"Those stories were told by the early labor industry who wanted to keep the Chinese workers from working on the railroad," she says. "They were paid and in gold. A lot of them saved that money and sent it back home."

Others used it to open businesses in Chinese communities in Portland and San Francisco, she says.

"The Chinese railroad workers tended to have a different lifestyle than the Caucasian workers on the railroad," she says.

After their work day was over, the Chinese would take hot-water baths, something not often practiced at nonChinese camps, she says.

"That would have been completely alien to the rough-and-ready Irish workers and others," she says, noting she is of Irish ancestry.

The sojourners from the Far East also brought with them something to relax with after a day's hard work.

"These are opium box tin lids," Law says of metal can lids the size of a small wooden matchbox in the museum. "They definitely used opium. But we think they used opium the way someone might have a beer after work.

"It wasn't something they used while they were working," she adds. "It was used to relax or for medicinal purposes."

After the railroad was completed, about 250 Chinese workers initially stayed in Ashland, she estimates, noting that number dropped to about 50 in 1900.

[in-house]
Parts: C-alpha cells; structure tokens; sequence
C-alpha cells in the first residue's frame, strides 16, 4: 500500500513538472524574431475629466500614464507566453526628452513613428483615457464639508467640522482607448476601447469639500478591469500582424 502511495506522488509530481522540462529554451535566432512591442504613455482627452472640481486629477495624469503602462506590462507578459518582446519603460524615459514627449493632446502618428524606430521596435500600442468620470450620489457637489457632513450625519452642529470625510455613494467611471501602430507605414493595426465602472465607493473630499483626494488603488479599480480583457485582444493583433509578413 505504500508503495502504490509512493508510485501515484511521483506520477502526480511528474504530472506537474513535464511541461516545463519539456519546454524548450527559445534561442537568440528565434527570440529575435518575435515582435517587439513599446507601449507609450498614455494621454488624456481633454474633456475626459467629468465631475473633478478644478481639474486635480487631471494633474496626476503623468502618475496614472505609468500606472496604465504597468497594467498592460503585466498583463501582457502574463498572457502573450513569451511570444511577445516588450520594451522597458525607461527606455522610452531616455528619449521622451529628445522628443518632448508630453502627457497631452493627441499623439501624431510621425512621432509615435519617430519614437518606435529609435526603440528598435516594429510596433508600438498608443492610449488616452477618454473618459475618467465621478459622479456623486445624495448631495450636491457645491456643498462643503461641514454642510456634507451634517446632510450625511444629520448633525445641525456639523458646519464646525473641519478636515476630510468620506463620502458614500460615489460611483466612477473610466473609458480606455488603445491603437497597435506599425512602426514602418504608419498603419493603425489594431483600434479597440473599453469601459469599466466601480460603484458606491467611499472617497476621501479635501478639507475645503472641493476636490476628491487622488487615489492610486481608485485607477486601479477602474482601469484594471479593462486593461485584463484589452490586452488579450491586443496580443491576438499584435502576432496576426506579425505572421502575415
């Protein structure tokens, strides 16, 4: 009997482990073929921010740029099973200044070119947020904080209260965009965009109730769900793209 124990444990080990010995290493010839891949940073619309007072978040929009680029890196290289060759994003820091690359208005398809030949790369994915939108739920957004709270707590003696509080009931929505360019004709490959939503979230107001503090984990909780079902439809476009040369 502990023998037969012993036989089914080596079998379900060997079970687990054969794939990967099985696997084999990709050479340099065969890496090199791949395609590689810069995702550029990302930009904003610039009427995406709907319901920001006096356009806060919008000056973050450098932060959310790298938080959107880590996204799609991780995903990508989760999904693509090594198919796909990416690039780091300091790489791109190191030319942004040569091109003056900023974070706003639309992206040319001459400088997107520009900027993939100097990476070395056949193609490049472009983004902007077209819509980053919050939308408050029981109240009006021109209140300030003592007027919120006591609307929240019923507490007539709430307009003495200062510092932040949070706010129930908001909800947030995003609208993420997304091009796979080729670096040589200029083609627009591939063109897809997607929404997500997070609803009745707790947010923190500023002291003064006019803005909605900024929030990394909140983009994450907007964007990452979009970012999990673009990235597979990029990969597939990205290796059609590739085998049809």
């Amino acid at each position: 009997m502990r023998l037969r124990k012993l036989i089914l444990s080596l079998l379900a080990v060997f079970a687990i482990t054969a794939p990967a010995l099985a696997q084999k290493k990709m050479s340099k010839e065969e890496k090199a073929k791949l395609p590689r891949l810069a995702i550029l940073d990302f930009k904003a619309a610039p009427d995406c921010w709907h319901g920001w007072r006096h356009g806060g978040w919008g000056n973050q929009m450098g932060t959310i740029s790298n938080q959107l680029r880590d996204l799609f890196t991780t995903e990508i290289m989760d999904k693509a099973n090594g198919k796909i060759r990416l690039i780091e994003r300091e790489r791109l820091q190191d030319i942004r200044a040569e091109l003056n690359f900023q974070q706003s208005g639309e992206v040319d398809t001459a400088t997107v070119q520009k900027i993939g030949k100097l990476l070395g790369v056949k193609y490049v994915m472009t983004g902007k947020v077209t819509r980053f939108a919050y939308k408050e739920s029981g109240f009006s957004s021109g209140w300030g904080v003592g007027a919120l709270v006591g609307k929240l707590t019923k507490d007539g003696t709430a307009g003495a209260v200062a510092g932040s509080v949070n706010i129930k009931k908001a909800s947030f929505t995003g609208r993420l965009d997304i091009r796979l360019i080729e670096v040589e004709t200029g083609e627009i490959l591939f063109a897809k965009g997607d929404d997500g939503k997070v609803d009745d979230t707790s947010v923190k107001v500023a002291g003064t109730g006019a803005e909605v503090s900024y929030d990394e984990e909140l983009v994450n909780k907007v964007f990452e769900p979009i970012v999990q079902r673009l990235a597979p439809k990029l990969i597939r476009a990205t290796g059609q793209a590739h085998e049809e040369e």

"They were the railroad maintenance workers," she says. "But it was a hard life because they didn't have their families. It was a bachelor's society that was far from home."

Moreover, most were not exactly greeted with open arms by local residents, she says.

"Racism was endemic in Southern Oregon," she says. "A lot of them didn't speak English. If you didn't speak English, it was obviously hard for people to communicate with you."

Yet the reception the Chinese received in Ashland was different than their reception in Jacksonville, she says.

"I think that was because the Chinese in Ashland were not competing for the resources — the gold — the way they would have been as miners," she explains. "In Ashland, they helped bring the railroad and maintain it."